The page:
An urban micro farm experiment. Adventures in trying to live a simple life.

Sunday, January 6, 2013

A job well done

This is what I am looking at now. It is a beautiful thing.

Here is my team in our dress clothes.

This is what I have been looking at for about 18 months. 

Time to look inside and see how big the hole really is. I must be very careful so as to not let any mice fall into the room. I'm sure they were off to the side of the attic talking amongst themselves..."What the heck are they doing?"

It's all coming back to me. It had something to do with a leak and wanting to know how much of the existing drywall was wet. The important part is that I made the hole myself! 
Lesson one: Don't make really big holes in your ceiling.

 We discussed several options and discarded the idea of using a piece of plywood resting on the existing ceiling and attaching the new drywall to that board because I forgot about studs and uneven existing drywall.
Lesson two: Remember there are studs in your ceiling. If there weren't, your second floor would be sitting in front of you!!

We started using a hand drywall saw to cut a regular shape in the ceiling.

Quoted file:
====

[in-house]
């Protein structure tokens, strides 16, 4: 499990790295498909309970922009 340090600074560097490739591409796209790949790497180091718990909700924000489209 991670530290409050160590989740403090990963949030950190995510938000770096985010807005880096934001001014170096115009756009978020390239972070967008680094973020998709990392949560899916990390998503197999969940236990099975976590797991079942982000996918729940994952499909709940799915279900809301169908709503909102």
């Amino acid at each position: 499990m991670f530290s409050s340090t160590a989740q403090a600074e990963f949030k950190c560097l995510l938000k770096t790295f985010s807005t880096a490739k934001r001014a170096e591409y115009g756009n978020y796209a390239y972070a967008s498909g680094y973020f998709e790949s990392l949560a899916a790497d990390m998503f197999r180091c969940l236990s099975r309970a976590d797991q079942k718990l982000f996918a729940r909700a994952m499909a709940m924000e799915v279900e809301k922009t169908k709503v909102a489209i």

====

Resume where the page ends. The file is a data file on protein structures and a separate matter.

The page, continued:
Soon, the invention of electric tools was too much of temptation....even if the tool chosen was not exactly perfect for the job.

We used up all the blades but made it to the end of the project.
Lesson three: Always buy lots of blades.

More electric tools.
Lesson four: Remember where you keep the parts of your wet / dry vac.

Somehow, one of the team members managed to take a nap through the sawing, vacuuming and constant chatter. The Packer game was on.

Lesson five: Laughing is good for you when you don't really know what you're doing.

The old ceiling. ???????
Lesson six: ??????

Look how lovely that opening is now.

When did I buy that file? I pulled out tools that I was unaware that I had.
Lesson seven: Buy tools even if you don't know when you'll use them.

More sanding. Wrap the sandpaper around a plunger handle. Earlier, the question was raised: Why was there a plunger handle in the bag that held some pretty big power tools? It came in handy several times.

Lesson eight: Always keep a plunger handle in your tool bag.

 Pulling out the old, rusted nails.
Lesson nine: Have your tetanus shots up-to-date.

Getting close.

Lesson ten: Always work with your brother.

Some "fine tuning" is left but this is a huge project done. Bring on more drywall projects!

No comments: